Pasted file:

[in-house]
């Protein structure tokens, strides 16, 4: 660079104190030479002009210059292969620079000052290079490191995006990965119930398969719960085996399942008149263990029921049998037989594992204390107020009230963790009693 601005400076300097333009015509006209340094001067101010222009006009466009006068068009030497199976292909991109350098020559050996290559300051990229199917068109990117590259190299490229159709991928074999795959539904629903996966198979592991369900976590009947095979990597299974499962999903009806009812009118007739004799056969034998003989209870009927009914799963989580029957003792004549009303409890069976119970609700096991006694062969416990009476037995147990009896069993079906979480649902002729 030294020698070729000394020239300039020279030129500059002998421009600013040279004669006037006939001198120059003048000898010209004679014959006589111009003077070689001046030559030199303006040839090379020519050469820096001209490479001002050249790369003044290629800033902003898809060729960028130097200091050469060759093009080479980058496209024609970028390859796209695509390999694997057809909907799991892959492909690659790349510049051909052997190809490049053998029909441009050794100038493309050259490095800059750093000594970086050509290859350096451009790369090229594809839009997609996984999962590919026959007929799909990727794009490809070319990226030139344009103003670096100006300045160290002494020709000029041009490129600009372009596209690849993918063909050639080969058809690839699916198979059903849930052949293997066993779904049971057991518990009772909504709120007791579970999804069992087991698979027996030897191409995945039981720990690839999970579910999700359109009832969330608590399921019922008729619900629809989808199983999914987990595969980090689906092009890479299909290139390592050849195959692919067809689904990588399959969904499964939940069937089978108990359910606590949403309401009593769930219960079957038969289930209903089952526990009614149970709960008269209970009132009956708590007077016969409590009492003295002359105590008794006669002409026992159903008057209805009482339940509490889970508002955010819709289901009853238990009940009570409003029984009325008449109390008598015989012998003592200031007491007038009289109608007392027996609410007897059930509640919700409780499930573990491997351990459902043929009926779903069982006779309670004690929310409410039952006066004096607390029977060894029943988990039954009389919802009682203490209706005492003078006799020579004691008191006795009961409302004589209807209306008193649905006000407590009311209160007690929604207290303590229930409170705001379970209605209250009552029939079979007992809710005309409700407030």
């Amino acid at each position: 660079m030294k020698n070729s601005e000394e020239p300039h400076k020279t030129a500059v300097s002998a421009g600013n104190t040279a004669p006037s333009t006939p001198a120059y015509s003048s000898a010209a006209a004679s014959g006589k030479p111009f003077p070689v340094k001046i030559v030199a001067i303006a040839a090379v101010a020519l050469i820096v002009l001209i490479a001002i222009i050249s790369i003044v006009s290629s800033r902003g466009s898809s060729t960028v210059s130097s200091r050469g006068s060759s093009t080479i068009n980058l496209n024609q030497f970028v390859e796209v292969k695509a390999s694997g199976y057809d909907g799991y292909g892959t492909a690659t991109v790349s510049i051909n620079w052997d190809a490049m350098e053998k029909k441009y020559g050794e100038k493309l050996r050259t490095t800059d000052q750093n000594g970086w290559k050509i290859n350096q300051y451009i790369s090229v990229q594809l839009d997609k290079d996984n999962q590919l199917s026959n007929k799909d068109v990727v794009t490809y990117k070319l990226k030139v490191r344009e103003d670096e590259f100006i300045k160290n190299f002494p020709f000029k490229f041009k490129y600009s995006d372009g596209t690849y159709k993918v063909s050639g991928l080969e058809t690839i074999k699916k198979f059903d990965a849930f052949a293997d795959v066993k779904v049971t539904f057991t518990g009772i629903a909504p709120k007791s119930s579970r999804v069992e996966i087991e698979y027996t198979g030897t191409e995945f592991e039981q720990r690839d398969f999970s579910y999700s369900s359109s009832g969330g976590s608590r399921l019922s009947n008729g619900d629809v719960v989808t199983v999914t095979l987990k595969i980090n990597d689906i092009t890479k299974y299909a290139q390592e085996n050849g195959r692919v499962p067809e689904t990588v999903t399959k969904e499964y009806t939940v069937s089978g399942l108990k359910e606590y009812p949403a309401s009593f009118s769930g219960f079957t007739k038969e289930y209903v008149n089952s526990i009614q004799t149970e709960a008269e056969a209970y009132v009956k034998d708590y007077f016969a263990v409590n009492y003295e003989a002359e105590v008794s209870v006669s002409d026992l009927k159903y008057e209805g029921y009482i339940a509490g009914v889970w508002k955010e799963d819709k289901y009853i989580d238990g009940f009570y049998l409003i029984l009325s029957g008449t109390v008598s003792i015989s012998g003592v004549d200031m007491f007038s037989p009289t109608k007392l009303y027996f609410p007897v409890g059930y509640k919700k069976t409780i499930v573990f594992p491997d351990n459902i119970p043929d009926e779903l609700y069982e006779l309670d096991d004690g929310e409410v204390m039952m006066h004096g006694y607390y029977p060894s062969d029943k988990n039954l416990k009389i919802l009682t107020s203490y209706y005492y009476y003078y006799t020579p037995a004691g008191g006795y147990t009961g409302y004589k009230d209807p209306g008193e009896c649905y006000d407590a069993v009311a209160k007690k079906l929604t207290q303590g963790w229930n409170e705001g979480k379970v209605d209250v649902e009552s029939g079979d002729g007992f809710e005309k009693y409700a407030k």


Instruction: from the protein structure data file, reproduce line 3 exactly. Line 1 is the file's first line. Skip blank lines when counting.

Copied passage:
């Amino acid at each position: 660079m030294k020698n070729s601005e000394e020239p300039h400076k020279t030129a500059v300097s002998a421009g600013n104190t040279a004669p006037s333009t006939p001198a120059y015509s003048s000898a010209a006209a004679s014959g006589k030479p111009f003077p070689v340094k001046i030559v030199a001067i303006a040839a090379v101010a020519l050469i820096v002009l001209i490479a001002i222009i050249s790369i003044v006009s290629s800033r902003g466009s898809s060729t960028v210059s130097s200091r050469g006068s060759s093009t080479i068009n980058l496209n024609q030497f970028v390859e796209v292969k695509a390999s694997g199976y057809d909907g799991y292909g892959t492909a690659t991109v790349s510049i051909n620079w052997d190809a490049m350098e053998k029909k441009y020559g050794e100038k493309l050996r050259t490095t800059d000052q750093n000594g970086w290559k050509i290859n350096q300051y451009i790369s090229v990229q594809l839009d997609k290079d996984n999962q590919l199917s026959n007929k799909d068109v990727v794009t490809y990117k070319l990226k030139v490191r344009e103003d670096e590259f100006i300045k160290n190299f002494p020709f000029k490229f041009k490129y600009s995006d372009g596209t690849y159709k993918v063909s050639g991928l080969e058809t690839i074999k699916k198979f059903d990965a849930f052949a293997d795959v066993k779904v049971t539904f057991t518990g009772i629903a909504p709120k007791s119930s579970r999804v069992e996966i087991e698979y027996t198979g030897t191409e995945f592991e039981q720990r690839d398969f999970s579910y999700s369900s359109s009832g969330g976590s608590r399921l019922s009947n008729g619900d629809v719960v989808t199983v999914t095979l987990k595969i980090n990597d689906i092009t890479k299974y299909a290139q390592e085996n050849g195959r692919v499962p067809e689904t990588v999903t399959k969904e499964y009806t939940v069937s089978g399942l108990k359910e606590y009812p949403a309401s009593f009118s769930g219960f079957t007739k038969e289930y209903v008149n089952s526990i009614q004799t149970e709960a008269e056969a209970y009132v009956k034998d708590y007077f016969a263990v409590n009492y003295e003989a002359e105590v008794s209870v006669s002409d026992l009927k159903y008057e209805g029921y009482i339940a509490g009914v889970w508002k955010e799963d819709k289901y009853i989580d238990g009940f009570y049998l409003i029984l009325s029957g008449t109390v008598s003792i015989s012998g003592v004549d200031m007491f007038s037989p009289t109608k007392l009303y027996f609410p007897v409890g059930y509640k919700k069976t409780i499930v573990f594992p491997d351990n459902i119970p043929d009926e779903l609700y069982e006779l309670d096991d004690g929310e409410v204390m039952m006066h004096g006694y607390y029977p060894s062969d029943k988990n039954l416990k009389i919802l009682t107020s203490y209706y005492y009476y003078y006799t020579p037995a004691g008191g006795y147990t009961g409302y004589k009230d209807p209306g008193e009896c649905y006000d407590a069993v009311a209160k007690k079906l929604t207290q303590g963790w229930n409170e705001g979480k379970v209605d209250v649902e009552s029939g079979d002729g007992f809710e005309k009693y409700a407030k």